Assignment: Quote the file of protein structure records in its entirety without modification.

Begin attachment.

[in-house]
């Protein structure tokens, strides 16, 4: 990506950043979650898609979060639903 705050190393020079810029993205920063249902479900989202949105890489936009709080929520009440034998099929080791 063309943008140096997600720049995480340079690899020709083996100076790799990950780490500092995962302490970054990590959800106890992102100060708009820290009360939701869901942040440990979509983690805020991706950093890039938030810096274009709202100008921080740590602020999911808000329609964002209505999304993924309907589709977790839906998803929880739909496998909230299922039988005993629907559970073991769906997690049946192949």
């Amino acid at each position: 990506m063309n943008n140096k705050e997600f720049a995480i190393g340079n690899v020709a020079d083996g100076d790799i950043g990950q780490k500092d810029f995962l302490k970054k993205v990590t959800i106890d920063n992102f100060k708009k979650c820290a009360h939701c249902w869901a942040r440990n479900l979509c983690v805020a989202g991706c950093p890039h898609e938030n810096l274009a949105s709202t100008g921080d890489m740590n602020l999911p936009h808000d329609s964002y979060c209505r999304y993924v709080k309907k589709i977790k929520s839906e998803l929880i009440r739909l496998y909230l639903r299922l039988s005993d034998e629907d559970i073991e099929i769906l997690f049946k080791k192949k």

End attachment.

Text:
[in-house]
């Protein structure tokens, strides 16, 4: 990506950043979650898609979060639903 705050190393020079810029993205920063249902479900989202949105890489936009709080929520009440034998099929080791 063309943008140096997600720049995480340079690899020709083996100076790799990950780490500092995962302490970054990590959800106890992102100060708009820290009360939701869901942040440990979509983690805020991706950093890039938030810096274009709202100008921080740590602020999911808000329609964002209505999304993924309907589709977790839906998803929880739909496998909230299922039988005993629907559970073991769906997690049946192949």
């Amino acid at each position: 990506m063309n943008n140096k705050e997600f720049a995480i190393g340079n690899v020709a020079d083996g100076d790799i950043g990950q780490k500092d810029f995962l302490k970054k993205v990590t959800i106890d920063n992102f100060k708009k979650c820290a009360h939701c249902w869901a942040r440990n479900l979509c983690v805020a989202g991706c950093p890039h898609e938030n810096l274009a949105s709202t100008g921080d890489m740590n602020l999911p936009h808000d329609s964002y979060c209505r999304y993924v709080k309907k589709i977790k929520s839906e998803l929880i009440r739909l496998y909230l639903r299922l039988s005993d034998e629907d559970i073991e099929i769906l997690f049946k080791k192949k």